Patients With Diabetes Have Particularly High Residual CVD Risk After Statin Treatment *CHD death, nonfatal MI, stroke, revascularizations †CHD death, nonfatal MI, CABG, PTCA ‡CHD death and nonfatal MI §CHD death, nonfatal MI, stroke ║CHD death, nonfatal MI, resuscitated cardiac arrest, stroke (80-mg vs 10-mg atorvastatin) MI = myocardial infarction; PTCA = percutaneous transluminal coronary angioplasty. 1. HPS Collaborative Group. Lancet. 2003;361:2005-2016. 2. Sacks FM, et al. N Engl J Med. 1996;335:1001-1009. 3. LIPID Study Group. N Engl J Med. 1998;339:1349-1357.4. Shepherd J, et al. Lancet. 2002;360:1623-1630. 5. Sever PS, et al. Lancet. 2003;361:1149-1158. 6. Shepherd J, et al. Diabetes Care. 2006;29:1220-1226.
? 0 KEY QUESTION Independent risk factors for CVD in patients with diabetes and the metabolic syndrome include: • Low TG levels and high LDL-C levels • Low TG levels and high HDL-C levels • High TG levels and low LDL-C levels • High TG levels and low HDL-C levels Use your keypad to vote now! 18
Atherogenic Changes Associated With High TG Levels Low HDL-C Increased VLDL Remnants Small, Dense LDL-P HYPERTRIGLYCERIDEMIA Coagulation Changes Increased PAI-1 Increased fibrinogen Increased Chylomicron Remnants PAI-1 = plasminogen activator inhibitor type 1. Source: Vascular Biology Working Group.
3.0 Men 2.5 Women 2.0 n = 5127 1.5 Relative Risk 1.0 0.5 0.0 50 100 150 200 250 300 350 400 TG Level (mg/dL) Risk of CHD by TG Level:The Framingham Heart Study Castelli WP. Am J Cardiol. 1992;70:3H-9H.
TG Level Is Significant CVD Risk Factor: Recent Meta-Analysis of 29 Studies GroupsCHD Cases N = 262,525 Duration of follow-up ≥10 years 5902 <10 years 4256 Sex Male 7728 Female 1994 Fasting status Fasting 7484 Nonfasting 2674 Adjusted for HDL Yes 4469 No 5689 1.72 (1.56-1.90) *Individuals in top vs bottom third of usual log-TG values; adjusted for at least age, sex, smoking status, and lipid concentrations; also adjusted for BP (in most studies). 1 2 CHD Risk Ratio* (95% CI) Sarwar N, et al. Circulation. 2007;115:450-458. 23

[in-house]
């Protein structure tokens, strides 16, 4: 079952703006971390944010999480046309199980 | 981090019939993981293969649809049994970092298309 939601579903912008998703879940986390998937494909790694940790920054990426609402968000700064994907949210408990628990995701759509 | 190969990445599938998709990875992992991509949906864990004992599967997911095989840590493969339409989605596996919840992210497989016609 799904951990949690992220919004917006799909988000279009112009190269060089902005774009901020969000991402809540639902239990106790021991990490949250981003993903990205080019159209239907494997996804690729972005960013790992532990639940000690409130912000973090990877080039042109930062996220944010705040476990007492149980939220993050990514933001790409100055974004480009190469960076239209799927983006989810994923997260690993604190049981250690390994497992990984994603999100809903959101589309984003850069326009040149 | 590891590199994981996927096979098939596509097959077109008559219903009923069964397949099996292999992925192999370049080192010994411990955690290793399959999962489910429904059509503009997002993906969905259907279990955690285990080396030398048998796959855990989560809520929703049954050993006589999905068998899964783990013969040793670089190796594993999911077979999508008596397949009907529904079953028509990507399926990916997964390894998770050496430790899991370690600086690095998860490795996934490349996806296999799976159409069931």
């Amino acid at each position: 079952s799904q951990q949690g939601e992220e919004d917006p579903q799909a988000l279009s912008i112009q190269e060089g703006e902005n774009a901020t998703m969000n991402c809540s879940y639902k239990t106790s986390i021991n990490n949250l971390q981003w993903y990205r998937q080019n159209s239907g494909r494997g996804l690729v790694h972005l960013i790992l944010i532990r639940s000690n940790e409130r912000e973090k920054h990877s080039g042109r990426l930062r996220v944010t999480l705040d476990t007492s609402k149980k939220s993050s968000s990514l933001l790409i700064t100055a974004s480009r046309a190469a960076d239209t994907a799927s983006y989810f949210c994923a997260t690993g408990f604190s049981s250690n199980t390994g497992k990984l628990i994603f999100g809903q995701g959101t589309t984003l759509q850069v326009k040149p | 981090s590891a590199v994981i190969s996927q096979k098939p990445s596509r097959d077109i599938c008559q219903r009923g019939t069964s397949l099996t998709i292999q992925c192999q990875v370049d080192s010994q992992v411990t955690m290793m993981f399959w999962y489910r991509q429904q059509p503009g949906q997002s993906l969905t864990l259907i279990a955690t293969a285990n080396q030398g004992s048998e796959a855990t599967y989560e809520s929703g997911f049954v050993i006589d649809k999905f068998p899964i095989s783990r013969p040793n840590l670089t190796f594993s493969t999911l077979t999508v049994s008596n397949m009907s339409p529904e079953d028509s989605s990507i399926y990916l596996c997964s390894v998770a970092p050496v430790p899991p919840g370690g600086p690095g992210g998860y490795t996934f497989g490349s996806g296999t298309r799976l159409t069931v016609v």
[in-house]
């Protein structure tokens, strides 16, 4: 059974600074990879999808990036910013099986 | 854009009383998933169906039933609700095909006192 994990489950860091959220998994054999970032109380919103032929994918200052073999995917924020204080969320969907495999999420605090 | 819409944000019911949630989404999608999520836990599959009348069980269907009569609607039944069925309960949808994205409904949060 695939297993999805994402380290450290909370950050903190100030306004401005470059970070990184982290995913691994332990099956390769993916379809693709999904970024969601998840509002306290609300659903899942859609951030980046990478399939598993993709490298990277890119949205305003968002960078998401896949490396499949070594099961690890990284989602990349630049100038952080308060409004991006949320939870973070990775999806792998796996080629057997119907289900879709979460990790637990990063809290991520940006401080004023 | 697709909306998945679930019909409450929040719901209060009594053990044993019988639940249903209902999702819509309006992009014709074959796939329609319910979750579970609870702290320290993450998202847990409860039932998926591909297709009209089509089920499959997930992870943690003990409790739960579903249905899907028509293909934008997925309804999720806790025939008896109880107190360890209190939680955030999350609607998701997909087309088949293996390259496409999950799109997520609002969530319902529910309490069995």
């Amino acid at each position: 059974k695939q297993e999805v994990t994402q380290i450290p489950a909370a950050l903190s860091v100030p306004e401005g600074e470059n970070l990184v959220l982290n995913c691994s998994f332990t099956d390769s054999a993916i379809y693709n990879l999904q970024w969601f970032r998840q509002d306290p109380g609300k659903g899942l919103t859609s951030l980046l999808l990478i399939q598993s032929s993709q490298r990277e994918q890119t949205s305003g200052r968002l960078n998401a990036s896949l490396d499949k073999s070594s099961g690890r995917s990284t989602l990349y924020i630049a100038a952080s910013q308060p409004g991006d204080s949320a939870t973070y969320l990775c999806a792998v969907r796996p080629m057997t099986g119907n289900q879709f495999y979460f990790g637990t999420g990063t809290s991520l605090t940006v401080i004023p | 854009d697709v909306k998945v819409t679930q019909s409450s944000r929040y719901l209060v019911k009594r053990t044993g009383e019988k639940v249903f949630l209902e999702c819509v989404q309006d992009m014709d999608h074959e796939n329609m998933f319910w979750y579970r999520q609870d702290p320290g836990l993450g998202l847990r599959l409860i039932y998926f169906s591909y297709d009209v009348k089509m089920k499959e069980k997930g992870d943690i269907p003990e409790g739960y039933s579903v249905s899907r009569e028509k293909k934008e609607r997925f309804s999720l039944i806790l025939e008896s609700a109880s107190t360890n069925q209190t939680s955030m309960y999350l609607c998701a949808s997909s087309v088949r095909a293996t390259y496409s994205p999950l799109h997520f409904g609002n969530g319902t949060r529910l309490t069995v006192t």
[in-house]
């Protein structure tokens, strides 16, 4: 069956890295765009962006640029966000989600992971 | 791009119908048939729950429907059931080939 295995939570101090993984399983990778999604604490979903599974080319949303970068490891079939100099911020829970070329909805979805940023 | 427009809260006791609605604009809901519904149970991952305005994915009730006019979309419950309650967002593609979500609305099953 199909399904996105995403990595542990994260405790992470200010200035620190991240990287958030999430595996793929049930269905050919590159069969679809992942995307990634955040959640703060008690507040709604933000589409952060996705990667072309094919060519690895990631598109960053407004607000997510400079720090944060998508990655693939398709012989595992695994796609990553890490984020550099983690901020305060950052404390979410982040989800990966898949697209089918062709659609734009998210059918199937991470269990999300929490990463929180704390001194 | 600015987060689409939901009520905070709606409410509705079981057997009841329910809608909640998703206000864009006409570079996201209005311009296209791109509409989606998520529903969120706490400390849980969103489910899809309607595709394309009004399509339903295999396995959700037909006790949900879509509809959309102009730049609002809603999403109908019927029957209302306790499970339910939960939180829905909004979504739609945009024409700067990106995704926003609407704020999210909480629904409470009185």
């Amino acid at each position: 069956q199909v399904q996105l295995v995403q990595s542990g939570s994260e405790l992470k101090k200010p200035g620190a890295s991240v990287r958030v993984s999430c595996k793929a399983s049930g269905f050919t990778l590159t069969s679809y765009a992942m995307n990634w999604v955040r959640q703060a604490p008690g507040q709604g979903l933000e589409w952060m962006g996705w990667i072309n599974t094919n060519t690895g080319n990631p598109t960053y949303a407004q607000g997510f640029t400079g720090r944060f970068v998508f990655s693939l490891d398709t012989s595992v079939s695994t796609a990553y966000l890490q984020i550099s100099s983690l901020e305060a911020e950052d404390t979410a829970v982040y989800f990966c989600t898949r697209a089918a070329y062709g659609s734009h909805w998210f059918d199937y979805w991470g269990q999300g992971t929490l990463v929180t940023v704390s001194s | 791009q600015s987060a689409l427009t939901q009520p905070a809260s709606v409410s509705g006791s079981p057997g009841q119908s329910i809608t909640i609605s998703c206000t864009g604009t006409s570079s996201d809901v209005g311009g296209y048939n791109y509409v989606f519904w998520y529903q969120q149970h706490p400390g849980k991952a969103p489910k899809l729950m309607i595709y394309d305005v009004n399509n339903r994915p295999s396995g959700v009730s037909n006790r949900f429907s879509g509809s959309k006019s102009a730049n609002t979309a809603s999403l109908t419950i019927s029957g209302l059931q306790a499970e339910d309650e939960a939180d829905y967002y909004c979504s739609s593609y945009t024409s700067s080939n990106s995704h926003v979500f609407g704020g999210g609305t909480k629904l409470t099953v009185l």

NCEP ATP III: TG-Rich Remnant Lipoproteins Are Atherogenic • Elevated TG levels are a marker for elevated levels of atherogenic remnant lipoproteins • VLDL-C is the most readily available measure of atherogenic remnant lipoproteins for clinical practice • When TG levels are elevated, non–HDL-C better represents the concentrations of all atherogenic lipoproteins than LDL-C alone • Non–HDL-C is a secondary target of therapy when TG levels are ≥200 mg/dL as defined by the NCEP VLDL-C = very low-density lipoprotein cholesterol. NCEP ATP III. Circulation. 2002;106:3143-3421.
Calculate non–HDL-C when: TGs are 200 mg/dL Target goal is 30 mg/dL higher than LDL-C goal Example: TG: 240 mg/dL >200 need non–HDL-C TC: 178 mg/dL 178 HDL-C: 44 mg/dL - 44 LDL-C: 72 Non–HDL-C: 134 mg/dL Patient’s LDL-C goal 70; non–HDL-C goal 100 mg/dL Importance of Non–HDL-C
? 0 KEY QUESTION In patients with diabetes who receive statin therapy to reduce LDL-C levels: • Residual CVD risk remains high • Residual CVD risk is low • Residual CVD risk has no impact on event rates • Residual CVD risk from low HDL-C levels is not clinically significant Use your keypad to vote now! 26
Key Points • Residual CVD risk remains after patients are treated with statins to reduce LDL-C and is particularly high in patients with diabetes who are treated with statins • Atherogenic dyslipidemia contributes to residual risk for atherosclerosis and CVD risk • Increased levels of TG and TG-rich remnant lipoproteins • Increased levels of non–HDL-C • Increased numbers of Apo B–containing particles, including small, dense LDL • Decreased levels of HDL-C • The combination of high TG with low HDL-C and/or high LDL-C synergistically increases CHD risk
Treatment Decision (Option 2) What would be your next step in treating this patient? • Change pravastatin (80 mg once daily) to atorvastatin (80 mg once daily) • Add pioglitazone (15 mg once daily) to her pravastatin regimen • Add fenofibrate (145 mg/d) to her pravastatin regimen • Add omega-3 fatty acids to her pravastatin regimen • Add niacin to her pravastatin regimen and titrate slowly to effective dose
Treatment Decision (Option 3) What would be your next step in treating this patient? • Change pravastatin (80 mg once daily) to atorvastatin (80 mg once daily) • Add pioglitazone (15 mg once daily) to her pravastatin regimen • Add fenofibrate (145 mg/d) to her pravastatin regimen • Add omega-3 fatty acids to her pravastatin regimen • Add niacin to her pravastatin regimen and titrate slowly to effective dose